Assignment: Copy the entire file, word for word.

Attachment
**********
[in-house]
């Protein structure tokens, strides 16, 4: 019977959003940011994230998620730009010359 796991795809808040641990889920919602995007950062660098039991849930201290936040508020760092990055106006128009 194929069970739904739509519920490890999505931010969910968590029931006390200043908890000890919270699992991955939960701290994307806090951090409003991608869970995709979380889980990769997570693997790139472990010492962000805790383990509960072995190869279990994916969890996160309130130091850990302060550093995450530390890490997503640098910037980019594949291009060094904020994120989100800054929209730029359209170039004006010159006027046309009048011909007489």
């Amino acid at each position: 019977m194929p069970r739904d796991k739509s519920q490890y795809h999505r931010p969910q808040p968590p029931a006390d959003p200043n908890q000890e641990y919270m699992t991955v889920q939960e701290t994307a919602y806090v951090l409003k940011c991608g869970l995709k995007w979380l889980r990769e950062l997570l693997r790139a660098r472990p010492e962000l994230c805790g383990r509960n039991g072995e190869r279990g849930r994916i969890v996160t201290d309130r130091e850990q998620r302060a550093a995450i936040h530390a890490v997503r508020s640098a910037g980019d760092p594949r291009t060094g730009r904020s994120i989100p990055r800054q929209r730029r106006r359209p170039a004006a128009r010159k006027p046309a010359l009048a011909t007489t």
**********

[in-house]
């Protein structure tokens, strides 16, 4: 019977959003940011994230998620730009010359 796991795809808040641990889920919602995007950062660098039991849930201290936040508020760092990055106006128009 194929069970739904739509519920490890999505931010969910968590029931006390200043908890000890919270699992991955939960701290994307806090951090409003991608869970995709979380889980990769997570693997790139472990010492962000805790383990509960072995190869279990994916969890996160309130130091850990302060550093995450530390890490997503640098910037980019594949291009060094904020994120989100800054929209730029359209170039004006010159006027046309009048011909007489």
């Amino acid at each position: 019977m194929p069970r739904d796991k739509s519920q490890y795809h999505r931010p969910q808040p968590p029931a006390d959003p200043n908890q000890e641990y919270m699992t991955v889920q939960e701290t994307a919602y806090v951090l409003k940011c991608g869970l995709k995007w979380l889980r990769e950062l997570l693997r790139a660098r472990p010492e962000l994230c805790g383990r509960n039991g072995e190869r279990g849930r994916i969890v996160t201290d309130r130091e850990q998620r302060a550093a995450i936040h530390a890490v997503r508020s640098a910037g980019d760092p594949r291009t060094g730009r904020s994120i989100p990055r800054q929209r730029r106006r359209p170039a004006a128009r010159k006027p046309a010359l009048a011909t007489t």